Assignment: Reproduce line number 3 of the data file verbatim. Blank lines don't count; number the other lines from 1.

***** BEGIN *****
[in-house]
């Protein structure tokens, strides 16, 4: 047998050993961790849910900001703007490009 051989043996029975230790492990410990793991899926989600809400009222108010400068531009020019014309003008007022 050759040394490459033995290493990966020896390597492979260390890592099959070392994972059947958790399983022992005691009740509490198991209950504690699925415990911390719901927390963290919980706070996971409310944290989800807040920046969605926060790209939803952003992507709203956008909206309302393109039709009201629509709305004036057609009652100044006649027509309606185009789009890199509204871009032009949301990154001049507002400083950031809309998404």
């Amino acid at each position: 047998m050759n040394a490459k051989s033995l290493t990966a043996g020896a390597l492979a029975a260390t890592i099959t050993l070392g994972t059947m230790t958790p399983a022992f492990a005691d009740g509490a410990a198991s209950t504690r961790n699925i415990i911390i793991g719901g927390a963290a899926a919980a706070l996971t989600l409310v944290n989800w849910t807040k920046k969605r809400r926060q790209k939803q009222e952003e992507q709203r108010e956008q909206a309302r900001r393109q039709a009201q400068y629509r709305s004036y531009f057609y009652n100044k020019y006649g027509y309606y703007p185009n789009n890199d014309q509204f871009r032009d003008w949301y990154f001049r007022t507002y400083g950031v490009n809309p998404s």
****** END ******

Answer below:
């Amino acid at each position: 047998m050759n040394a490459k051989s033995l290493t990966a043996g020896a390597l492979a029975a260390t890592i099959t050993l070392g994972t059947m230790t958790p399983a022992f492990a005691d009740g509490a410990a198991s209950t504690r961790n699925i415990i911390i793991g719901g927390a963290a899926a919980a706070l996971t989600l409310v944290n989800w849910t807040k920046k969605r809400r926060q790209k939803q009222e952003e992507q709203r108010e956008q909206a309302r900001r393109q039709a009201q400068y629509r709305s004036y531009f057609y009652n100044k020019y006649g027509y309606y703007p185009n789009n890199d014309q509204f871009r032009d003008w949301y990154f001049r007022t507002y400083g950031v490009n809309p998404s």